Polio: Two out of three strains ′eradicated′ | News | DW | 24.10.2019
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Polio: Two out of three strains 'eradicated'

The World Health Organization has announced that the type three strain of the wild polio virus "is truly gone." However, new data has revealed too few children in Germany are vaccinated against the disease.

The type three wild polio virus has been eradicated, the World Health Organization (WHO) said Thursday as it celebrated the development as a "historic achievement for humanity" on World Polio Day.

The Global Commission for the Certification of Poliomyelitis Eradication, an expert panel, confirmed the eradication leaves one strain in transmission, the wild polio virus type one. Type two was eliminated in 2015. 

"The eradication of wild polio virus type three is a major milestone towards a polio-free world, but we cannot relax," said Matshidiso Moeti, the WHO regional director for Africa. In unvaccinated populations, polio viruses can spread quickly. 

Read more: Ebola: What is the best vaccination strategy?

Germany falls behind

The Robert Koch Institute warned Thursday Germany is lagging behind in the fight against the life-threatening disease, saying too few children in the country are being vaccinated against polio.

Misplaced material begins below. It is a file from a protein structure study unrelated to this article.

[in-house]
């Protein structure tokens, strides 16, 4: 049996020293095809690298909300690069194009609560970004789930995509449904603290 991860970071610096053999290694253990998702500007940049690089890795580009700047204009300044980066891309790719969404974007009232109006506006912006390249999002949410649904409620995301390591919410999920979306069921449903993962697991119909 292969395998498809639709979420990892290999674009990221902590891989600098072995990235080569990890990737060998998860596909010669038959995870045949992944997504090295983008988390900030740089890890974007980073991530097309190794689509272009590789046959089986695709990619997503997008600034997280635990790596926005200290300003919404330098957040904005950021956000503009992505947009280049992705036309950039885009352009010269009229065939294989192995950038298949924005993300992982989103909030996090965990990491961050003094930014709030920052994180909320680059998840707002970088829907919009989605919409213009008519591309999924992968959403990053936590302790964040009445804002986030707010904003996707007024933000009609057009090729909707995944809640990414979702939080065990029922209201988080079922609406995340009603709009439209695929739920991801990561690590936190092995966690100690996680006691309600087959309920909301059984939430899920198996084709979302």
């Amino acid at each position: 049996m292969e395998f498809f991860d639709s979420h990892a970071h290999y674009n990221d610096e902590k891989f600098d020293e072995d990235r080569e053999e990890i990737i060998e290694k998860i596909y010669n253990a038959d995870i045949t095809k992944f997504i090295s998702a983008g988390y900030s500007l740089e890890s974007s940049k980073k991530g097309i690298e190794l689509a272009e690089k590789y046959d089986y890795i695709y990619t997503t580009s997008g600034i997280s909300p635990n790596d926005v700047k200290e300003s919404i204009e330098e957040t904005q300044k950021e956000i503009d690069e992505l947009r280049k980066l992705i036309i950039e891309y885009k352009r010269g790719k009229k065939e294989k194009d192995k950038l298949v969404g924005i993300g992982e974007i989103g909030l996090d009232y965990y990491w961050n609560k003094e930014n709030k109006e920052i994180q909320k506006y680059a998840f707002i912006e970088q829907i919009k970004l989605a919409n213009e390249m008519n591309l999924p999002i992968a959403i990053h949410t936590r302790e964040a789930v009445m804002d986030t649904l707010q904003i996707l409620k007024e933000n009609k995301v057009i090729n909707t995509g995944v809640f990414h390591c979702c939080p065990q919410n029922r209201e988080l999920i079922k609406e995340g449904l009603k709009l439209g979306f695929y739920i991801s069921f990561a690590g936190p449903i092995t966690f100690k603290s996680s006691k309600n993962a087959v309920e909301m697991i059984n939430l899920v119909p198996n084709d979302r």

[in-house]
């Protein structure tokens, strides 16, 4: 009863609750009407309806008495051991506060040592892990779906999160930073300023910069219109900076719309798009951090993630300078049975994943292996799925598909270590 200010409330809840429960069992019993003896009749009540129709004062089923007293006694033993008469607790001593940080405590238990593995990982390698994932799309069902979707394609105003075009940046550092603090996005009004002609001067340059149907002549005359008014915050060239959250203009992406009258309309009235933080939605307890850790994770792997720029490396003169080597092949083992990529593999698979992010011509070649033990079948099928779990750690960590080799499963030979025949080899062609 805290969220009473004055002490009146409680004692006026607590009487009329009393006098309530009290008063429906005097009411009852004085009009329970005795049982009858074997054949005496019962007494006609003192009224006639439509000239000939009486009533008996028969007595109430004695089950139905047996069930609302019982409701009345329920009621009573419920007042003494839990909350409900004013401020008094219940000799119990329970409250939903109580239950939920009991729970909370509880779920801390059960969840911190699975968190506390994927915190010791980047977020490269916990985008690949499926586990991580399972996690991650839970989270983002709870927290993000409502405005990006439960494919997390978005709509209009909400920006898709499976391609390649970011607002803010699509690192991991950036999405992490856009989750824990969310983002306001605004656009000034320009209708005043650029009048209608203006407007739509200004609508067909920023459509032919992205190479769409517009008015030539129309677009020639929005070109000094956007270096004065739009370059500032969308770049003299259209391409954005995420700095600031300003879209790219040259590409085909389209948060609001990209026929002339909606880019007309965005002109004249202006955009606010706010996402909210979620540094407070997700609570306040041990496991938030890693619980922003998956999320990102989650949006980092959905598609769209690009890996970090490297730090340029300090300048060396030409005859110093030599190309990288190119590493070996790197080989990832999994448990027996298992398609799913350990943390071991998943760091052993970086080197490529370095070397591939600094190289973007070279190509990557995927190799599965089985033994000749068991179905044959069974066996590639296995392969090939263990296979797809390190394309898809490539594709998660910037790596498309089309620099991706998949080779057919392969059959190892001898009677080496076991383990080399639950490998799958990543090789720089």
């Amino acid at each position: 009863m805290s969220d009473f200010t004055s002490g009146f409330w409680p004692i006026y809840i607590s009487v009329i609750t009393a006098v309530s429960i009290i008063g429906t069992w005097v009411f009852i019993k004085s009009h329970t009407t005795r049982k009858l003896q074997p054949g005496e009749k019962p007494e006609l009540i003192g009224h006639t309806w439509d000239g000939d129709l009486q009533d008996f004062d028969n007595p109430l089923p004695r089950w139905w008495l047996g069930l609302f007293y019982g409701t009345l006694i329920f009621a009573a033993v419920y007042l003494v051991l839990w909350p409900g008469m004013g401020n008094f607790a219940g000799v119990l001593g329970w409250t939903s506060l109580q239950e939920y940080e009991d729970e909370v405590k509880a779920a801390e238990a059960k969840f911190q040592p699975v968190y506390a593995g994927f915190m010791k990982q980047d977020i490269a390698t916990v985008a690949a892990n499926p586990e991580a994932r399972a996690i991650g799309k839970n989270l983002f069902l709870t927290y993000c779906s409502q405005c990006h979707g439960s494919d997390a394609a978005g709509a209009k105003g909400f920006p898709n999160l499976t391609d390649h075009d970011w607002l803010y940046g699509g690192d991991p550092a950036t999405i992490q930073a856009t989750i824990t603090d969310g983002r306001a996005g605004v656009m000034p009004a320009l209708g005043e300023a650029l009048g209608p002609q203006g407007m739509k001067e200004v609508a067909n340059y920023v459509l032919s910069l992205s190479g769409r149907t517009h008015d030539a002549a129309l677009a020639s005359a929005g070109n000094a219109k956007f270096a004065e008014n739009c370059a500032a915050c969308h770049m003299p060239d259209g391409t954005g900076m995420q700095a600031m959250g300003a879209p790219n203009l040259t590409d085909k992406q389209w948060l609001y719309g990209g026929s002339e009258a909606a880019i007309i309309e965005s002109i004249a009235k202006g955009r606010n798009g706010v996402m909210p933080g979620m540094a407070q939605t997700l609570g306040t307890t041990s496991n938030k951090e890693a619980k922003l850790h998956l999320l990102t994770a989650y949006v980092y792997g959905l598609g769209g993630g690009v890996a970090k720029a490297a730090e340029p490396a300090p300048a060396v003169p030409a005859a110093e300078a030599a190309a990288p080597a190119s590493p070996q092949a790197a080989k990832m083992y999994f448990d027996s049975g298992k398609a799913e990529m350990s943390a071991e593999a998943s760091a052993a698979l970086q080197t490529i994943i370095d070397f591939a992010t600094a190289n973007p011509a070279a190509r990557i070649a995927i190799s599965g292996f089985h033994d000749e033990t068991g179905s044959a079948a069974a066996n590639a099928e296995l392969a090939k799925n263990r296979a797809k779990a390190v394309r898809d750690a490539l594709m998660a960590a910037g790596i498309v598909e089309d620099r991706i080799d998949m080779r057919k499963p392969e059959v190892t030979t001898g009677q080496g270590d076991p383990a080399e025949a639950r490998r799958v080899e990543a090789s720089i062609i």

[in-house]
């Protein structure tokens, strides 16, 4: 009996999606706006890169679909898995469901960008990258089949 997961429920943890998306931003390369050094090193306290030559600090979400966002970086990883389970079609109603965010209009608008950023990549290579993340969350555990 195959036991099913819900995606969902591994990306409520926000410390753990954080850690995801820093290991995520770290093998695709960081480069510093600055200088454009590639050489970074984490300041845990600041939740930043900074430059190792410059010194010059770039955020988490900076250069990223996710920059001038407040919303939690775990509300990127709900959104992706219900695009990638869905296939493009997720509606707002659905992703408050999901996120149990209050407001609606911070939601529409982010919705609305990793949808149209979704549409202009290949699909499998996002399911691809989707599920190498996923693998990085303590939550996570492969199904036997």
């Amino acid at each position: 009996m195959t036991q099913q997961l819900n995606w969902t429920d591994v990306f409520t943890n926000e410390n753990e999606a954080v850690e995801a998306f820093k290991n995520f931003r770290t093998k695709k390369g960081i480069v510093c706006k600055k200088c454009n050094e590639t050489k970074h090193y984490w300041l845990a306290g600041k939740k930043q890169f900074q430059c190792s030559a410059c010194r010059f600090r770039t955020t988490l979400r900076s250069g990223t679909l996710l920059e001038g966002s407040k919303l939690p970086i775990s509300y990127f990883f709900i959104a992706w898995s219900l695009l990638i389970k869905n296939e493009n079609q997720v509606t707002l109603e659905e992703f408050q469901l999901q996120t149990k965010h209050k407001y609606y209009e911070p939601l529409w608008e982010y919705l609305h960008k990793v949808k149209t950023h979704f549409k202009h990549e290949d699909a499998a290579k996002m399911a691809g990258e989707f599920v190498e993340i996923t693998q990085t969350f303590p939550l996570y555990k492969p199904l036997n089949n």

The institute's latest data reveals that the vaccination rate against polio at the start of the school year in 2017 was only 92.9%. The rate falls short of the WHO standard recommendation of 95%. 

A spokesperson for UNICEF, the United Nations agency for the well-being of children, warned that Germany has developed a false sense of security about the virus. 

The number of reported paralytic polio cases by world region

"Countries must strengthen routine immunization to protect communities, ramp up routine surveillance so that we are able to detect even the slightest risk of polio re-emerging," said Moeti in a statement.

Polio invades the nervous system and can cause irreversible paralysis within a matter of hours. While the virus cannot be cured, polio can be prevented by vaccination.

A dramatic drop in in worldwide polio cases has largely been due to public health campaigns pushing for the immunization of babies and children.

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mvb/rt (AFP, Reuters, dpa)

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